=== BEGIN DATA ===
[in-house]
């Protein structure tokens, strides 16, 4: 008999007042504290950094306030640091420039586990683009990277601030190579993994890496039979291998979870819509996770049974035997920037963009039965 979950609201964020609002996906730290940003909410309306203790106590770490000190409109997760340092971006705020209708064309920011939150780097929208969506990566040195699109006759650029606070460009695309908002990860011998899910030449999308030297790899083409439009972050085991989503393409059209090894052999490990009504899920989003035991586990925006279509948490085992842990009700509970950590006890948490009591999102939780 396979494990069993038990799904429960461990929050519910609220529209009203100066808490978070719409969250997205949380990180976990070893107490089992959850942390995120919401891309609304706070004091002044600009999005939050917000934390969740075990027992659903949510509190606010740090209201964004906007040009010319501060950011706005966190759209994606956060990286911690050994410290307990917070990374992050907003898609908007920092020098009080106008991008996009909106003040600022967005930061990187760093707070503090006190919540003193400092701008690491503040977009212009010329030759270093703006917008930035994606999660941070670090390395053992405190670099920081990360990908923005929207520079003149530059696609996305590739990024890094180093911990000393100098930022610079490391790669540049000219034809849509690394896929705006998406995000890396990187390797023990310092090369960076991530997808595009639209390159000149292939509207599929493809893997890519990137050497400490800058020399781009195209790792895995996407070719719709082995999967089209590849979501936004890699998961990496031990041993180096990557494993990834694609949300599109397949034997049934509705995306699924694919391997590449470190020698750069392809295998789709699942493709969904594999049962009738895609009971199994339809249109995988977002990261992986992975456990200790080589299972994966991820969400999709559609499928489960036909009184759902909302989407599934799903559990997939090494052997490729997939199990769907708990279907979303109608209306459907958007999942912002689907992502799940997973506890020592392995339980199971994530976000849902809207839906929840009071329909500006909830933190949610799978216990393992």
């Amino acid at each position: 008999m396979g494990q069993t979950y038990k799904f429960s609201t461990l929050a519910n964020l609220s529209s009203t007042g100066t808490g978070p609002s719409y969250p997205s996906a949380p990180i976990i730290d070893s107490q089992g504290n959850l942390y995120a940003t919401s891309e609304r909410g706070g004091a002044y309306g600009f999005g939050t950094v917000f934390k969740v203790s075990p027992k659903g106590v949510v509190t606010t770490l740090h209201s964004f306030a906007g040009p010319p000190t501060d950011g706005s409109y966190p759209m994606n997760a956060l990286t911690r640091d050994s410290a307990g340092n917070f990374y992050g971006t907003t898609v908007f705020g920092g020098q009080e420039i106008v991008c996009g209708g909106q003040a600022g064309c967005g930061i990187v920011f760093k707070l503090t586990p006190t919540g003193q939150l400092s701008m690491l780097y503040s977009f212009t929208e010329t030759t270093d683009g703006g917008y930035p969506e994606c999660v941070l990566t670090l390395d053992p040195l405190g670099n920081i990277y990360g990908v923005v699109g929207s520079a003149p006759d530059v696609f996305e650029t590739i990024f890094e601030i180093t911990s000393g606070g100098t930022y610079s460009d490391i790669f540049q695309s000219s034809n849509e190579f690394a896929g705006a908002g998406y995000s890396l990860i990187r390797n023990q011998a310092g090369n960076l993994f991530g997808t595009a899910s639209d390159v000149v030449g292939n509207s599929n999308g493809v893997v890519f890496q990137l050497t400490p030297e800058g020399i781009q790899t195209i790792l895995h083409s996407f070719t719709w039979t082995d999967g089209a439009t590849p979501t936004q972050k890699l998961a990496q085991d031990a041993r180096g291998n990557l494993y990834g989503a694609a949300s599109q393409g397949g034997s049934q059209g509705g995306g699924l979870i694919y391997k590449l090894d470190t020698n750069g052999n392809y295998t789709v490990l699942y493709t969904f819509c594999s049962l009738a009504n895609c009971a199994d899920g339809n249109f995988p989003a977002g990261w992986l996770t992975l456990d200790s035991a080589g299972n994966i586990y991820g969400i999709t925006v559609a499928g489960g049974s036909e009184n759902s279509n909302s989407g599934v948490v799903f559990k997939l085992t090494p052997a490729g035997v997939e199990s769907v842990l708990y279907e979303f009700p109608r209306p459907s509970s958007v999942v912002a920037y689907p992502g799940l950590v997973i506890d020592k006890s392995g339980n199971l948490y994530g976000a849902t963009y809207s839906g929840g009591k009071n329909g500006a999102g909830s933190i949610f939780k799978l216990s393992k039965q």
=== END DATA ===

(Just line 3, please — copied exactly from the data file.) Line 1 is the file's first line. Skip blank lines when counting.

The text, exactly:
């Amino acid at each position: 008999m396979g494990q069993t979950y038990k799904f429960s609201t461990l929050a519910n964020l609220s529209s009203t007042g100066t808490g978070p609002s719409y969250p997205s996906a949380p990180i976990i730290d070893s107490q089992g504290n959850l942390y995120a940003t919401s891309e609304r909410g706070g004091a002044y309306g600009f999005g939050t950094v917000f934390k969740v203790s075990p027992k659903g106590v949510v509190t606010t770490l740090h209201s964004f306030a906007g040009p010319p000190t501060d950011g706005s409109y966190p759209m994606n997760a956060l990286t911690r640091d050994s410290a307990g340092n917070f990374y992050g971006t907003t898609v908007f705020g920092g020098q009080e420039i106008v991008c996009g209708g909106q003040a600022g064309c967005g930061i990187v920011f760093k707070l503090t586990p006190t919540g003193q939150l400092s701008m690491l780097y503040s977009f212009t929208e010329t030759t270093d683009g703006g917008y930035p969506e994606c999660v941070l990566t670090l390395d053992p040195l405190g670099n920081i990277y990360g990908v923005v699109g929207s520079a003149p006759d530059v696609f996305e650029t590739i990024f890094e601030i180093t911990s000393g606070g100098t930022y610079s460009d490391i790669f540049q695309s000219s034809n849509e190579f690394a896929g705006a908002g998406y995000s890396l990860i990187r390797n023990q011998a310092g090369n960076l993994f991530g997808t595009a899910s639209d390159v000149v030449g292939n509207s599929n999308g493809v893997v890519f890496q990137l050497t400490p030297e800058g020399i781009q790899t195209i790792l895995h083409s996407f070719t719709w039979t082995d999967g089209a439009t590849p979501t936004q972050k890699l998961a990496q085991d031990a041993r180096g291998n990557l494993y990834g989503a694609a949300s599109q393409g397949g034997s049934q059209g509705g995306g699924l979870i694919y391997k590449l090894d470190t020698n750069g052999n392809y295998t789709v490990l699942y493709t969904f819509c594999s049962l009738a009504n895609c009971a199994d899920g339809n249109f995988p989003a977002g990261w992986l996770t992975l456990d200790s035991a080589g299972n994966i586990y991820g969400i999709t925006v559609a499928g489960g049974s036909e009184n759902s279509n909302s989407g599934v948490v799903f559990k997939l085992t090494p052997a490729g035997v997939e199990s769907v842990l708990y279907e979303f009700p109608r209306p459907s509970s958007v999942v912002a920037y689907p992502g799940l950590v997973i506890d020592k006890s392995g339980n199971l948490y994530g976000a849902t963009y809207s839906g929840g009591k009071n329909g500006a999102g909830s933190i949610f939780k799978l216990s393992k039965q």